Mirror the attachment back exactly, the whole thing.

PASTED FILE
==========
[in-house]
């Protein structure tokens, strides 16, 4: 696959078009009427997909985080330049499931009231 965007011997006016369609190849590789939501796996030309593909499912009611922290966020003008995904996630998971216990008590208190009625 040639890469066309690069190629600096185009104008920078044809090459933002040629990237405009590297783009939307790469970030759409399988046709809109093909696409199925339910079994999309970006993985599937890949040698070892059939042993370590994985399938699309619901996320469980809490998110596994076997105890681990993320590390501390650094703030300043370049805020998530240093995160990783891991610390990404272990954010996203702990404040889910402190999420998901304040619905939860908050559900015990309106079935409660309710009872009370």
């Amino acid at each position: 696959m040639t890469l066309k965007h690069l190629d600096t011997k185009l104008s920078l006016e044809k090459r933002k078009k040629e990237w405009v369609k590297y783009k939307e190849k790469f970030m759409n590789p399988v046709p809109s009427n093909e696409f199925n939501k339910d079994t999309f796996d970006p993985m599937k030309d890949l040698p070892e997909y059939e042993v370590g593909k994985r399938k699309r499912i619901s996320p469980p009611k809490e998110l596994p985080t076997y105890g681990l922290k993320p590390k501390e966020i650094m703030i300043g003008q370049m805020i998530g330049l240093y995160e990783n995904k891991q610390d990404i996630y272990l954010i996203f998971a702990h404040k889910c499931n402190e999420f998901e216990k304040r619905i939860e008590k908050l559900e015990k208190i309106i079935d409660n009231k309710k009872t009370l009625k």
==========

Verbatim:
[in-house]
């Protein structure tokens, strides 16, 4: 696959078009009427997909985080330049499931009231 965007011997006016369609190849590789939501796996030309593909499912009611922290966020003008995904996630998971216990008590208190009625 040639890469066309690069190629600096185009104008920078044809090459933002040629990237405009590297783009939307790469970030759409399988046709809109093909696409199925339910079994999309970006993985599937890949040698070892059939042993370590994985399938699309619901996320469980809490998110596994076997105890681990993320590390501390650094703030300043370049805020998530240093995160990783891991610390990404272990954010996203702990404040889910402190999420998901304040619905939860908050559900015990309106079935409660309710009872009370």
């Amino acid at each position: 696959m040639t890469l066309k965007h690069l190629d600096t011997k185009l104008s920078l006016e044809k090459r933002k078009k040629e990237w405009v369609k590297y783009k939307e190849k790469f970030m759409n590789p399988v046709p809109s009427n093909e696409f199925n939501k339910d079994t999309f796996d970006p993985m599937k030309d890949l040698p070892e997909y059939e042993v370590g593909k994985r399938k699309r499912i619901s996320p469980p009611k809490e998110l596994p985080t076997y105890g681990l922290k993320p590390k501390e966020i650094m703030i300043g003008q370049m805020i998530g330049l240093y995160e990783n995904k891991q610390d990404i996630y272990l954010i996203f998971a702990h404040k889910c499931n402190e999420f998901e216990k304040r619905i939860e008590k908050l559900e015990k208190i309106i079935d409660n009231k309710k009872t009370l009625k």